While facing this awful weather we are all somewhat dismayed that the forcasts we're getting don't jibe with our reality. That's ocean sailing, you can never be sure of what you'll get.
Today, Thursday, as we near latitude 22 south and longitude 156 east, with about 350 miles to go to Brisbane, the winds have dropped to 15 kts and the seas are starting to abate. Now the Coral Sea weather forecasts are predicting rough conditions in the areas we are now leaving behind us. At last we can think about preparing a real meal and look forward to the prospect of some restful sleep. We'd love to finish this, the final passage on our path home, on a positive note. The GRIB files and forecasters are predicting the path in front of us to be much better, fingers crossed.
On a really exciting, positive note, we've just received an email advising us that Miss Daisie has arrived in Sydney today. She will spend the next 30 days in quarantine. While we have been cruising the Pacific, Miss Daisie has run the gantlet of airline and cargo, Australian Customs and Immigration, USDA and Veterinary rules and regulations required to leave the US and enter Australia. The process exceeded our wildest expectations of effort involved but she has made it, many thanks to our friends in California and Maryland.
We expect to arrive in Brisbane on Sunday night. Fingers firmly crossed.
Wednesday, 20 October 2010
Sunday, 17 October 2010
Position 18 06.933S 166 07.554E
Day 2 of our passage from Vanuatu to Brisbane.
Wind dropped last night around midnight. We have been motoring since. Weather forecast is for light winds for the next 36 hours. The sun is shining, we have moon light at night, full moon is Saturday, and calm seas. The winds are forecast to pick up in a couple of days.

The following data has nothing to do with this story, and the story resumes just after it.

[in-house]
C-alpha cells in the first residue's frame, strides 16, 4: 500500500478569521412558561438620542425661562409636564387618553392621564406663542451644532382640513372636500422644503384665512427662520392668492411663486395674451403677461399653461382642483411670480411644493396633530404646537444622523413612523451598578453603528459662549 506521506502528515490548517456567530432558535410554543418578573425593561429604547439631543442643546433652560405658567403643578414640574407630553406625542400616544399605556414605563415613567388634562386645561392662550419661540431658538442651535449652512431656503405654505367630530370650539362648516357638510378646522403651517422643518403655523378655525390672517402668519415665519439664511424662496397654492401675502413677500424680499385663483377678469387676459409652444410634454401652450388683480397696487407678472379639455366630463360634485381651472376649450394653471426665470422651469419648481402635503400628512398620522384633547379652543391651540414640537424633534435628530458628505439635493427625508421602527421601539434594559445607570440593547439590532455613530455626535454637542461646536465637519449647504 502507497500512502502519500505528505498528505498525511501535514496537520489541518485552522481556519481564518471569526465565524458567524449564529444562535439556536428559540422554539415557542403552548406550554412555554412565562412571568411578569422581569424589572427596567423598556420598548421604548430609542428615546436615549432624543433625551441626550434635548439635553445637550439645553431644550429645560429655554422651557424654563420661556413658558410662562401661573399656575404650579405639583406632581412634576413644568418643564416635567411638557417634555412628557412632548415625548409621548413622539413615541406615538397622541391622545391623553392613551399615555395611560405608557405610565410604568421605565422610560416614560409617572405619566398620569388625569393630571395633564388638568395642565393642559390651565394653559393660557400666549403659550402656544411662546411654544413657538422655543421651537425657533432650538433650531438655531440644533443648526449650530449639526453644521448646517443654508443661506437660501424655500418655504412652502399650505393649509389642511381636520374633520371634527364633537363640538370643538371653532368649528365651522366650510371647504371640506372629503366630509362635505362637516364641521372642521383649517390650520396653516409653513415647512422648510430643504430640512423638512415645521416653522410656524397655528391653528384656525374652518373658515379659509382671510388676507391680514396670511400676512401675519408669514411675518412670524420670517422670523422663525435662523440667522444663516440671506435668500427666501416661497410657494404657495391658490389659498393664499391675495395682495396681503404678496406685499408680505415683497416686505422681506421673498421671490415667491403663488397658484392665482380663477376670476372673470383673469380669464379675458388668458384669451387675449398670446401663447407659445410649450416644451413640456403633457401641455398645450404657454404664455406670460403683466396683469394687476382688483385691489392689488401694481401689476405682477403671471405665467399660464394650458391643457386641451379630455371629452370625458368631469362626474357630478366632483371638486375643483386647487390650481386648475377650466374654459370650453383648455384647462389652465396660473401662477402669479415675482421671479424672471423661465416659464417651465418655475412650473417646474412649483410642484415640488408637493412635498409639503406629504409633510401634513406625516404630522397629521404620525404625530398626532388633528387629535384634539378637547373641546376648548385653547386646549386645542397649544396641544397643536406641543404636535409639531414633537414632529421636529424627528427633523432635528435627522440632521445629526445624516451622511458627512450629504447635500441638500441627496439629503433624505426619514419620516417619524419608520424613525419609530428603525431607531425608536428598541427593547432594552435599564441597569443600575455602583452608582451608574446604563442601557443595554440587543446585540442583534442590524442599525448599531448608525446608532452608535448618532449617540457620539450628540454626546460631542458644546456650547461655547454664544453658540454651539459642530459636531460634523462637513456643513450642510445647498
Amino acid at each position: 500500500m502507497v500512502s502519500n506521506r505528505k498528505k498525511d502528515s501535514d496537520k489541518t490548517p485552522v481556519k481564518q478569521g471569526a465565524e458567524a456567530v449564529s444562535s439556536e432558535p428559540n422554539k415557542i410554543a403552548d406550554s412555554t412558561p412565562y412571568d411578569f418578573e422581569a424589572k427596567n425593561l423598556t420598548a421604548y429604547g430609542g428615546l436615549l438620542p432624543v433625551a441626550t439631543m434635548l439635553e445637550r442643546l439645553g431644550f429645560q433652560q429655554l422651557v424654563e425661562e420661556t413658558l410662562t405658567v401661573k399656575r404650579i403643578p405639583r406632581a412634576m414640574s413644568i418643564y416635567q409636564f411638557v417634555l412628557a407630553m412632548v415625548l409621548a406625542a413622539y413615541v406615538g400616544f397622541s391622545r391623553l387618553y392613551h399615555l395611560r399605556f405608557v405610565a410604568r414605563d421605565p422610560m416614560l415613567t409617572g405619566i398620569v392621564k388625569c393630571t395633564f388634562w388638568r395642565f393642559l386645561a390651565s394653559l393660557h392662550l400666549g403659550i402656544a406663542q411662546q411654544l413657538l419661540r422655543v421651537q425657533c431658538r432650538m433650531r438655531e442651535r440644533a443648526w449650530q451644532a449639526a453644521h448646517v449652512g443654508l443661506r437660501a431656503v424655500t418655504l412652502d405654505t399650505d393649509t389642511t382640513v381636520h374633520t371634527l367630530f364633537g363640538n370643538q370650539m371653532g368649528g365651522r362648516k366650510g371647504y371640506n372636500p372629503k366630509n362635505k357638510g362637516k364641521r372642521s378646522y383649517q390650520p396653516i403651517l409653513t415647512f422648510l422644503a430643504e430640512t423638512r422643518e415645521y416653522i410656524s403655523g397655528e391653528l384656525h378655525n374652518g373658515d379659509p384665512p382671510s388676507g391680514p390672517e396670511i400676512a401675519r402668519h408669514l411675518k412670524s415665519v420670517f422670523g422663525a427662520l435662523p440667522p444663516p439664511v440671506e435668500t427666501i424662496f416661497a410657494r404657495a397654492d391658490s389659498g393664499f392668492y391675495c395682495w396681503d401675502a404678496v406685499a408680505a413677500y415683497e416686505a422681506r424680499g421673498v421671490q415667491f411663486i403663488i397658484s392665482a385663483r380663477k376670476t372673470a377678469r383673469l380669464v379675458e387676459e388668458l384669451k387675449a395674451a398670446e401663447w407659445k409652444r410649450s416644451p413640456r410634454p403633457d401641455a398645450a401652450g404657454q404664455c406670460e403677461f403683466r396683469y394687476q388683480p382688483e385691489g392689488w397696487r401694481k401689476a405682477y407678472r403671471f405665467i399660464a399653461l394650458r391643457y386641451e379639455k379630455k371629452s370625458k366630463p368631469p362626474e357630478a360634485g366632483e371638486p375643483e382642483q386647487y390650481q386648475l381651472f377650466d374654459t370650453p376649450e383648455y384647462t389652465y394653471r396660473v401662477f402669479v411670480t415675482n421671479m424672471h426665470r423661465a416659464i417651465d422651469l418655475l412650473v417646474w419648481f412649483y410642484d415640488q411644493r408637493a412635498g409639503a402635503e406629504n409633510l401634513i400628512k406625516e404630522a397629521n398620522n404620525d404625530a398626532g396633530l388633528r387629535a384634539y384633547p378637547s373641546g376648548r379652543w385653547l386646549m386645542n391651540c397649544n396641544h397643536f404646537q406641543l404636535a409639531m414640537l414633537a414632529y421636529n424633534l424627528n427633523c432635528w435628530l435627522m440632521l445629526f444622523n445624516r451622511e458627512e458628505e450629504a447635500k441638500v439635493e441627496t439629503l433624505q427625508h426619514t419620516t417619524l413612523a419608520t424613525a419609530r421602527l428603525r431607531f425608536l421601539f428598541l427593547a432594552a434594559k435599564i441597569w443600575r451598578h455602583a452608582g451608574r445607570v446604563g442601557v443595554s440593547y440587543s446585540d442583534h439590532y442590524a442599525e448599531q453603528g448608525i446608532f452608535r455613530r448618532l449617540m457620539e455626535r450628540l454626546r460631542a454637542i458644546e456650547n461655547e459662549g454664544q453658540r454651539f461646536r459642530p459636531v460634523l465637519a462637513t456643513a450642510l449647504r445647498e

We are traveling with Onda, The Road, Zenitude and Meander. We are checking in with the Port 2 Port Rally net on 8161 mhz at 0615 and 1815 EST. The Rally boats are going to Bundaberg but we will peel off and make landfall in Brisbane.
Today's highlight - discolored water as far as the eye can see. We are not sure what we are seeing. We are sailing northeast of New Caledonia, 120 miles away from the nearest land, in 4000 meters of water. Could the very small floating/suspended particles be coral bloom, discharge from a ship's tanks, evidence of an underwater volcano? If you have any ideas, let us know. We have no clue.
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Saturday, 16 October 2010
|A John Frum village at the foot of the Mt. Yasur volcano|
Bislama is the national language but perfect English is also spoken by many in the villages. Village life looks much the same as it always has, with no hint of the modern day except for an occasional red "digicel top up" sign.
|Climbing the rim|
|Where there's smoke...|
|there's an explosion|
|Sunset on the rim, making the climb to the top of the crater|
Thursday, 14 October 2010
So what's new? We're loving Vanuatu but hating paying over $2 per MB for wifi, and still not able to upload photos! All that aside.......
Please try to imagine this beautiful country, active volcanos, crystal clear water, the beautiful smiles on the faces of people in the street.
We'll be on our way on Saturday, weather permitting. Looks like we might have a reasonable weather window to get to Australia.